If there is such a thing as an African version of California’s Silicon Valley then the country that is arguably leading the race to the future is Kenya.
Household technology names such as Google, Intel, Microsoft, Nokia and Vodafone all have a presence here and IBM recently chose Nairobi for its first African research laboratory.
Kenyans enjoy faster broadband connections than their counterparts in Africa’s economic powerhouse, South Africa and the government plans to build a US$7 billion, 2,000 hectare technology city that is already being branded Africa’s “Silicon Savannah.”
How did Kenya — a nation that still has its share of poverty and ethnic conflict — get here?
“It started as a joke,” said permanent secretary at the information and communications ministry, Bitange Ndemo. “We said we wanted to beat South Africa — and we did it.”
For years, 52-year-old Ndemo, a workaholic whose typical day runs from 5.30am to 11pm, found himself bogged down in talks with other African countries about linking to an undersea fibre optic cable that would bring high-speed Internet access to millions of people.
“I did a calculation: We were spending more on hotel rooms discussing it than laying the cable,” he said.
“So we broke away and went it alone. South Africa thought we were joking. We didn’t know anything about cables; I stayed up overnight reading about it on the Internet,” he said.
That was in 2007 and two years later Kenya landed the cable in record time.
Since then the country has gone from fewer than 6,000 broadband connections to 6 million, and from fewer than 3 million Internet users to 18 million.
In Ndemo’s grand vision, technology is not an optional luxury but is central to 21st century education, development, economic growth and ending Africa’s reliance on foreign aid. He has ambitions for “e-learning” in schools across Kenya.
“After the cable landed, we gave unlimited capacity to all the universities,” he said.
“Access enables us to become more innovative. Broadband allows people to build things you never thought of. Four or five years ago you could not put the words ‘Kenya,’ ‘innovation’ and ‘research’ in the same sentence. Now it is starting to happen,” Ndemo said.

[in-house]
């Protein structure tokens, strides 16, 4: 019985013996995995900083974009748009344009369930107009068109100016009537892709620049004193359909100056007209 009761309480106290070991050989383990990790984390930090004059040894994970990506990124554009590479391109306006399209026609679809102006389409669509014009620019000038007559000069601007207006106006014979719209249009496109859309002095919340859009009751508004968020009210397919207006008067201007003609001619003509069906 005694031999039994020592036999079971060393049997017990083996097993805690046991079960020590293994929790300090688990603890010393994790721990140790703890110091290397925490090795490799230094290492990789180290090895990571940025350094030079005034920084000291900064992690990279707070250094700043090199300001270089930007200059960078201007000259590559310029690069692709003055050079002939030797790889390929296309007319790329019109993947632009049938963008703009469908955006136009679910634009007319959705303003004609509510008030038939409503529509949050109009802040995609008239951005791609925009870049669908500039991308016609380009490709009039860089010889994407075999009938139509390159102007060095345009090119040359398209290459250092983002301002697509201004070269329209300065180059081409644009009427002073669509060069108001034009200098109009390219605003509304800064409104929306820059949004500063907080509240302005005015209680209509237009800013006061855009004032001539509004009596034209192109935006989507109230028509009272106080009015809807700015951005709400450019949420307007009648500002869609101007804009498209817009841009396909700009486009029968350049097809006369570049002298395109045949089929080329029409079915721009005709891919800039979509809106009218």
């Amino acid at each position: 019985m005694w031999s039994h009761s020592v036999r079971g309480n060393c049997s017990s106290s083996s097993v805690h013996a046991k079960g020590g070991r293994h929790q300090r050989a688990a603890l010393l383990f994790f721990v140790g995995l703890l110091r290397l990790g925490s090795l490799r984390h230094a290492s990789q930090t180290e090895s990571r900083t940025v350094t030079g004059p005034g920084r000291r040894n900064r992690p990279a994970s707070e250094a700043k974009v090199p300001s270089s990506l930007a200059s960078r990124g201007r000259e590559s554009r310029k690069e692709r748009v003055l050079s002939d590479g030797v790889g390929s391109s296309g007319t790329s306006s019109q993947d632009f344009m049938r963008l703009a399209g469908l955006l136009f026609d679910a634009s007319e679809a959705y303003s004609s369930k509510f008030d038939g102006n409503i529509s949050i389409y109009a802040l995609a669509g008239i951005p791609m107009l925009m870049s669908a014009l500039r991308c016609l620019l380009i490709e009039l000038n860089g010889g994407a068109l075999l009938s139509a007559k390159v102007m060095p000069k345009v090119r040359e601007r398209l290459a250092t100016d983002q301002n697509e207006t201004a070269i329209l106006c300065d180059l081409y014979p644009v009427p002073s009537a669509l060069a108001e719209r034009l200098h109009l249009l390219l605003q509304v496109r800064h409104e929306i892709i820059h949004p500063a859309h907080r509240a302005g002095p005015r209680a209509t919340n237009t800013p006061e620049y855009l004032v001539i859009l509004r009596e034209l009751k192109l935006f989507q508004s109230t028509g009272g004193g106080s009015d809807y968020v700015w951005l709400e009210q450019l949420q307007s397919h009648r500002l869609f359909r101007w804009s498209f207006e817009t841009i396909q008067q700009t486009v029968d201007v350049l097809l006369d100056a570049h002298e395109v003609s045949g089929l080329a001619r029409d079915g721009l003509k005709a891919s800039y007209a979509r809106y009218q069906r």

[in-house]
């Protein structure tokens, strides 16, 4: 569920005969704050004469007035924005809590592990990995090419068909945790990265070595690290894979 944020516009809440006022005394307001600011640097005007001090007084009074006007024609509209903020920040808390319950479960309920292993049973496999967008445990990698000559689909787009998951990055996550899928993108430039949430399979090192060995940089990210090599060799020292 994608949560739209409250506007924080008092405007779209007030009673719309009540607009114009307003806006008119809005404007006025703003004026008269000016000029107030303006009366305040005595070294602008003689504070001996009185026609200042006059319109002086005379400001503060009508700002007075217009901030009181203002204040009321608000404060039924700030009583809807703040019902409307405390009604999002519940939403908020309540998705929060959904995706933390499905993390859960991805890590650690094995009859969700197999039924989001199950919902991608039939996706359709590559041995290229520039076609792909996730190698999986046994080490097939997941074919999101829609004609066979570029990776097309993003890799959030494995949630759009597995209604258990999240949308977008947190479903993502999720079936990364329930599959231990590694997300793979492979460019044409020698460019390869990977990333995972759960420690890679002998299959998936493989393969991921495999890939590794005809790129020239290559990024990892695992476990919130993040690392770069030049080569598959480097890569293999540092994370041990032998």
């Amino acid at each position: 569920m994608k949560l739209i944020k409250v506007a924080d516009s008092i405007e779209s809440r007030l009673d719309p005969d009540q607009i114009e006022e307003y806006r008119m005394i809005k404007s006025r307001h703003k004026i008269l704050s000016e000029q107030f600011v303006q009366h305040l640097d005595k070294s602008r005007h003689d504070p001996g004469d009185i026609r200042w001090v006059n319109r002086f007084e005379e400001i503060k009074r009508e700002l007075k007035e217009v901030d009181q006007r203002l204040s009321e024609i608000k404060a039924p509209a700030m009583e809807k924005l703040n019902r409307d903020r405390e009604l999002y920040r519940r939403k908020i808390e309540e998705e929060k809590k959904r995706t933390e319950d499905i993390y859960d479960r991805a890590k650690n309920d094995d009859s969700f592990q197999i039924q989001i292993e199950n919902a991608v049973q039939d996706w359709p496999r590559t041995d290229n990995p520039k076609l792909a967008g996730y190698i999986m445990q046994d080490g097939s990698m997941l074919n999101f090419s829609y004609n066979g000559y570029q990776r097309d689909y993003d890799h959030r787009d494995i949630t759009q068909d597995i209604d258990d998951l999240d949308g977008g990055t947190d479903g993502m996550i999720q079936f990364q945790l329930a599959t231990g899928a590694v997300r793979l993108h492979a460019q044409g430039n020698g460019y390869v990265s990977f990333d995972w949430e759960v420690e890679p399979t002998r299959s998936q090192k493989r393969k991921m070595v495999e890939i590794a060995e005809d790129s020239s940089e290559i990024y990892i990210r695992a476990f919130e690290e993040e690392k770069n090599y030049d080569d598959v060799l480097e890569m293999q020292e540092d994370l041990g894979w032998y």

Ndemo, who holds a PhD in industrial economics from Sheffield University, also has a dream of online government. He claims that Kenya is the first country in Africa to widely adopt open-source data, allowing researchers to study everything from health records to weather patterns. He wants census information to be updated in real-time instead of once a decade.
“We are trying to have real-time digital villages. I believe that 80 percent of Africa’s problems can be resolved through open data,” he said.
Ndemo’s attempt to reduce inefficiency and corruption has made him enemies.
“People benefit from chaos and they can fight you very badly,” he said. “Sometimes they tell us, ‘Get out of here or we’ll kill you.’ I remember when we said we’d liberalize the sector, someone said: ‘You won’t come out alive.’ However, it was the best liberalization ever.”
The government has sought to avoid the over-regulation that has hindered tech entrepreneurs in many other countries. The tech workforce also benefits from relatively strong schools and universities.
There is a buzz and sense of possibility here. Kenya has an estimated four million Facebook and three million Twitter users. In just a few years mobile phone penetration has grown from less than 20 percent to 85 percent, driven by cheap tariffs and services such as M-Pesa, which enables users to pay for goods by transferring money between mobile phones. About 17 million Kenyans, more than a third of the population, use M-Pesa and it is taking off around the world.